Inside an Arcam AVR 350 receiver. Designed in the UK, but built in the Far East. Seven power amplifiers sit on central fan cooled heat sinks, and a large circular toroidal transformer supplies power.

Although AV receivers seemingly belong in traditional hi-fi territory and one or two shine in this role, it’s simply the case that most do not: they are distinguished by mediocre sound quality. The reason is that AV receivers are hugely complex items purposed to meet the needs of large Consumer Electronics companies (e.g. Sony, Panasonic etc) in supporting the AV market they created and control. These receivers are priced at peanut levels for what’s inside them, achieved by highly automated, mass manufacturing in a few, large Far East OEM factories, mainly in Korea, Taiwan and China. Money is not spent on niceties; every component is cost cut to the bone and even On Screen Displays suffer, with horribly crude graphics the Brand Name manufacturers, often Japanese, seem unable or unwilling to improve upon.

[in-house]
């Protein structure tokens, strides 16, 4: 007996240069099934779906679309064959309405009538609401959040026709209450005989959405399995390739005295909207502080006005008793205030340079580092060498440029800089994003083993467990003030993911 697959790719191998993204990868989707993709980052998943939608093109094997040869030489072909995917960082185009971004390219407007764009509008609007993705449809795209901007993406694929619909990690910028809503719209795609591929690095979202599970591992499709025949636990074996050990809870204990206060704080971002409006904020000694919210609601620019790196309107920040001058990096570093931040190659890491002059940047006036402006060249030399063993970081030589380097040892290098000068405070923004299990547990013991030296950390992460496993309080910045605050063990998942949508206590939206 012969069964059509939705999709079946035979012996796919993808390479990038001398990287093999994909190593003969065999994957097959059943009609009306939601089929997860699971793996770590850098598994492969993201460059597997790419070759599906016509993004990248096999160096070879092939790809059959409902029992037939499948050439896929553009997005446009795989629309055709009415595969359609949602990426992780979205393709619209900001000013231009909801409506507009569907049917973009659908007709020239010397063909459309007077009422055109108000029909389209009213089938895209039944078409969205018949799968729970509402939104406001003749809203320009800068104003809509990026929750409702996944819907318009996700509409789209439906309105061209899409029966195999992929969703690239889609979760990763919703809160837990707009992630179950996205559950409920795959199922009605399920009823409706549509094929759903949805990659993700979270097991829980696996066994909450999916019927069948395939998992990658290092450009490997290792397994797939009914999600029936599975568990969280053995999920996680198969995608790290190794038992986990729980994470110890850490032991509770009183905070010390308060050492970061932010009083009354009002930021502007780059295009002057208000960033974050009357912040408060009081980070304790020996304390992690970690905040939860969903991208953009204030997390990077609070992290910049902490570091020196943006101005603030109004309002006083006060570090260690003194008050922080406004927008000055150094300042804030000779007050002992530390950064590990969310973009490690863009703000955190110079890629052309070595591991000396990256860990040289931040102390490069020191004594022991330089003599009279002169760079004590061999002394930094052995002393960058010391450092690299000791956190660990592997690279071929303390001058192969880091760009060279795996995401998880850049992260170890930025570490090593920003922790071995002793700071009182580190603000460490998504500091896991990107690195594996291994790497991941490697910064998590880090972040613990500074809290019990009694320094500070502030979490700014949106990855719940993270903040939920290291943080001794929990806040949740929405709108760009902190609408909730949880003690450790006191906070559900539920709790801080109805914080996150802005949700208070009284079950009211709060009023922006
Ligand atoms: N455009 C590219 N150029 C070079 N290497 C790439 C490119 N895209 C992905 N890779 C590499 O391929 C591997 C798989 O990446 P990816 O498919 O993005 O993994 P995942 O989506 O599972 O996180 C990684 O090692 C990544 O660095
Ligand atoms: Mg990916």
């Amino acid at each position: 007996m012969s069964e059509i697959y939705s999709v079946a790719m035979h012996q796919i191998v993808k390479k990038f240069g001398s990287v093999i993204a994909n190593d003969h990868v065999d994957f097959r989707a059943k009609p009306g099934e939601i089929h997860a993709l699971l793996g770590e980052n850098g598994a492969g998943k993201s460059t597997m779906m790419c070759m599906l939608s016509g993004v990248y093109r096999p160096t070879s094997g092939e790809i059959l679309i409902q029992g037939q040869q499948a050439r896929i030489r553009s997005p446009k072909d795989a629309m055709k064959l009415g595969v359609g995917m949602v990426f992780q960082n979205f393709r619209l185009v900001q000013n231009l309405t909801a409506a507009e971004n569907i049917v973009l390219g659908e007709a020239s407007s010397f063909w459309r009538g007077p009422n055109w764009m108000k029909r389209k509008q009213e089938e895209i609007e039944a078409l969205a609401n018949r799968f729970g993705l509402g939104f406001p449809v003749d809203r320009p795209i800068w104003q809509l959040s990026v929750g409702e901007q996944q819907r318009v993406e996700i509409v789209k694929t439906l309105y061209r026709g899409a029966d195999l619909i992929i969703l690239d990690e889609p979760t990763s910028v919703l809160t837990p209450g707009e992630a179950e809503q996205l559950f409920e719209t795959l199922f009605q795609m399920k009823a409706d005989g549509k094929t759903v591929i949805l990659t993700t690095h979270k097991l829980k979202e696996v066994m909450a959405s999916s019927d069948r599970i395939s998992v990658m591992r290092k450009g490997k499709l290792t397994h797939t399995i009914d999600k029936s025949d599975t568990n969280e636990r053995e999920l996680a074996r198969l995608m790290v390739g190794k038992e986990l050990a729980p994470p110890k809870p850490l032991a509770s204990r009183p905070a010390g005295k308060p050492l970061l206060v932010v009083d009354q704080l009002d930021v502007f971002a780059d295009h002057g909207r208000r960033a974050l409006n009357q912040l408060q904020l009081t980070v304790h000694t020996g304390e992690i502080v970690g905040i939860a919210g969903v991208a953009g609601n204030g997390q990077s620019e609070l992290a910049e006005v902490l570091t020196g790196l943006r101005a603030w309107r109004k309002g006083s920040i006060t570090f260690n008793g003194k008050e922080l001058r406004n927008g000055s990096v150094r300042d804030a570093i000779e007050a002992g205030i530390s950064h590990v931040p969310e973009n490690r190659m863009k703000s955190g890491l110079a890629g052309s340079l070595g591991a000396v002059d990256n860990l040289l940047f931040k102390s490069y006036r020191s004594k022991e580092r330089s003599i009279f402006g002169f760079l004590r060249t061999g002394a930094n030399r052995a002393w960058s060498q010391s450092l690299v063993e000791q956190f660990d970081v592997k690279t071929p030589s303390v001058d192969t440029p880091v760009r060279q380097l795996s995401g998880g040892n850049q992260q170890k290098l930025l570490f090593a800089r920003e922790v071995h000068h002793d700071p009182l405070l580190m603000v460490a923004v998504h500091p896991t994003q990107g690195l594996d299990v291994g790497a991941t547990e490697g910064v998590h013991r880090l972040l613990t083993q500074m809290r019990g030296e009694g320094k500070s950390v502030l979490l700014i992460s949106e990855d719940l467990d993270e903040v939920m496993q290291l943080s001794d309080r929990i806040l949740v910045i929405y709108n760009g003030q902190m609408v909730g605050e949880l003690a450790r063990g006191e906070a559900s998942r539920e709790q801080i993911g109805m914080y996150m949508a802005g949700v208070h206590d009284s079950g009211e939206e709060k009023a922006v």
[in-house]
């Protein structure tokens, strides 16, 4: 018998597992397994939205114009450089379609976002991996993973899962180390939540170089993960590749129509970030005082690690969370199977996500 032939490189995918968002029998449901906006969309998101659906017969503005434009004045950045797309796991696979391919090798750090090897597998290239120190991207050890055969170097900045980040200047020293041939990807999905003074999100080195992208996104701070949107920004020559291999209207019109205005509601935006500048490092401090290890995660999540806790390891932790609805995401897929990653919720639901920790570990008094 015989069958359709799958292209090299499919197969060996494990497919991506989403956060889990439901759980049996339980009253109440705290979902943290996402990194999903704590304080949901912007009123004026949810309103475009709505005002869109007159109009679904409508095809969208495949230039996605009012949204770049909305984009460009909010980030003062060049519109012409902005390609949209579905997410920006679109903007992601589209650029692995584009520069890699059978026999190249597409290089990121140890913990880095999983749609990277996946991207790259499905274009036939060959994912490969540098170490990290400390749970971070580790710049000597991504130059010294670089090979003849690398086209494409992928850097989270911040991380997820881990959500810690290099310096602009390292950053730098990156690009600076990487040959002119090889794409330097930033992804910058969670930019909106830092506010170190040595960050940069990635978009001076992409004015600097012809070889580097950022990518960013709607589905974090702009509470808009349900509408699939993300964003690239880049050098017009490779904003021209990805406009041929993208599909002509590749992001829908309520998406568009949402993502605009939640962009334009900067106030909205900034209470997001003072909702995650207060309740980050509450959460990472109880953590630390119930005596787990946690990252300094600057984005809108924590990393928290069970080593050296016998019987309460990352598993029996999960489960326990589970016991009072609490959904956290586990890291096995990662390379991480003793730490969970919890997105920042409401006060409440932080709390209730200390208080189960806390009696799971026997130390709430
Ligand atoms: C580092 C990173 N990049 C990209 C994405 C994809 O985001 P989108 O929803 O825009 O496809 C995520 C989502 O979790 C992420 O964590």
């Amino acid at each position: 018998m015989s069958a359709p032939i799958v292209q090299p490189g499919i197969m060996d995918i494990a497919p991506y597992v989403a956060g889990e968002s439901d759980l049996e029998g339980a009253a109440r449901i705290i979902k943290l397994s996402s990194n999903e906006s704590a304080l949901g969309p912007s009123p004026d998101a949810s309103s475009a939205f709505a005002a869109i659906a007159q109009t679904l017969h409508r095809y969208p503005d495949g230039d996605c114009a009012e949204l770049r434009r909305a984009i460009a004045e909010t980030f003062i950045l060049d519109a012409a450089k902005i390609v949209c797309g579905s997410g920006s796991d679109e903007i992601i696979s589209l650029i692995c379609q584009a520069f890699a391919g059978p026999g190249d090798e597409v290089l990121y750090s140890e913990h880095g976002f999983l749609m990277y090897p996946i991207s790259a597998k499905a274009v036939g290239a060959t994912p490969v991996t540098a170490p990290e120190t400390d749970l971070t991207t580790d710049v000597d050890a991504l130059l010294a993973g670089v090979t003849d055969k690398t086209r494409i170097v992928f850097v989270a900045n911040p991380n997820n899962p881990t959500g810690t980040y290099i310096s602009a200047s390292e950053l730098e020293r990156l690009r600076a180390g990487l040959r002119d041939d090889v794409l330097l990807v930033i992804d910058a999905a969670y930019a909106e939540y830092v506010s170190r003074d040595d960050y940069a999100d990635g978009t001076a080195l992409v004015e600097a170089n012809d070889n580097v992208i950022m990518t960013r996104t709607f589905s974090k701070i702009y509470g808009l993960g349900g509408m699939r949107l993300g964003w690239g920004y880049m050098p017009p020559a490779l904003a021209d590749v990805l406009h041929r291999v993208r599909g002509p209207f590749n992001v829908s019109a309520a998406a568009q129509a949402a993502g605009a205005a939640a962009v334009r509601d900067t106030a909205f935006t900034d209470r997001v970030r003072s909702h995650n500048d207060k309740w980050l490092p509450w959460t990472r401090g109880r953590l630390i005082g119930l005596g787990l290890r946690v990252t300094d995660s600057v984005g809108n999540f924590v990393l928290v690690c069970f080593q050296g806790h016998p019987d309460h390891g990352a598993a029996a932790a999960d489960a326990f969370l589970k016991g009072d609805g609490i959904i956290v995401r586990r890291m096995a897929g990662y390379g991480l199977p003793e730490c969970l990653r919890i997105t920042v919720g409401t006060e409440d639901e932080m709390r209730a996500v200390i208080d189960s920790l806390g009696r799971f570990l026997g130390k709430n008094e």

Most AV receivers measure satisfactorily well but flaws are common and our measurement routines identify them. Most receivers sound crude in comparison to real hi-fi amplifiers. All the same, good receivers from brand leaders Marantz and Onkyo can do things beyond the capabilities of stereo hi-fi, such us play high resolution 24/192 digital audio in full surround-sound – and their sound is quite stunning. It takes advanced measurement methods and equipment to reveal this and ours are able to do so.

Our receiver tests are comprehensive, applying all the methods used for the performance measurement of true hi-fi to assess receiver amplifier and tuner sections. The HDMI digital input of receivers offers a more advanced performance than anything found in traditional high fidelity, and our measurements take account of this by using highest resolution 24/192 digital audio test routines from Rohde & Schwarz and Burosch in Germany to get a full insight into what receivers under review are capable of. Our room acoustics analysis equipment from Audiomatica of Italy enables us to assess the effectiveness of room tuning functions built into many receivers.

High quality receivers can deliver great sound but it is important to use advanced measurements to sort the good from the bad.


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